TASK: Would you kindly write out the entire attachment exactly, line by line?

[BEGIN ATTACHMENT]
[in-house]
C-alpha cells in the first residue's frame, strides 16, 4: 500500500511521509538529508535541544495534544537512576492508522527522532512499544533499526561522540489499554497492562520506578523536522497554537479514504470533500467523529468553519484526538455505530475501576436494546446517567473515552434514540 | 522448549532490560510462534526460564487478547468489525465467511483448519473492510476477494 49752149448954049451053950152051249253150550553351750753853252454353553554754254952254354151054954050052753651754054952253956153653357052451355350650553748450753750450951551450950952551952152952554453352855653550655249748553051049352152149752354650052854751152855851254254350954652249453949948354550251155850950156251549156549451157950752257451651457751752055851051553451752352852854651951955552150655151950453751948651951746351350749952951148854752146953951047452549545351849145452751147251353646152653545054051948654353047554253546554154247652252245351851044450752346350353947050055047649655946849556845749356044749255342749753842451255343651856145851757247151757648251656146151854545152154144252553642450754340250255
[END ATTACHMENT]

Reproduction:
[in-house]
C-alpha cells in the first residue's frame, strides 16, 4: 500500500511521509538529508535541544495534544537512576492508522527522532512499544533499526561522540489499554497492562520506578523536522497554537479514504470533500467523529468553519484526538455505530475501576436494546446517567473515552434514540 | 522448549532490560510462534526460564487478547468489525465467511483448519473492510476477494 49752149448954049451053950152051249253150550553351750753853252454353553554754254952254354151054954050052753651754054952253956153653357052451355350650553748450753750450951551450950952551952152952554453352855653550655249748553051049352152149752354650052854751152855851254254350954652249453949948354550251155850950156251549156549451157950752257451651457751752055851051553451752352852854651951955552150655151950453751948651951746351350749952951148854752146953951047452549545351849145452751147251353646152653545054051948654353047554253546554154247652252245351851044450752346350353947050055047649655946849556845749356044749255342749753842451255343651856145851757247151757648251656146151854545152154144252553642450754340250255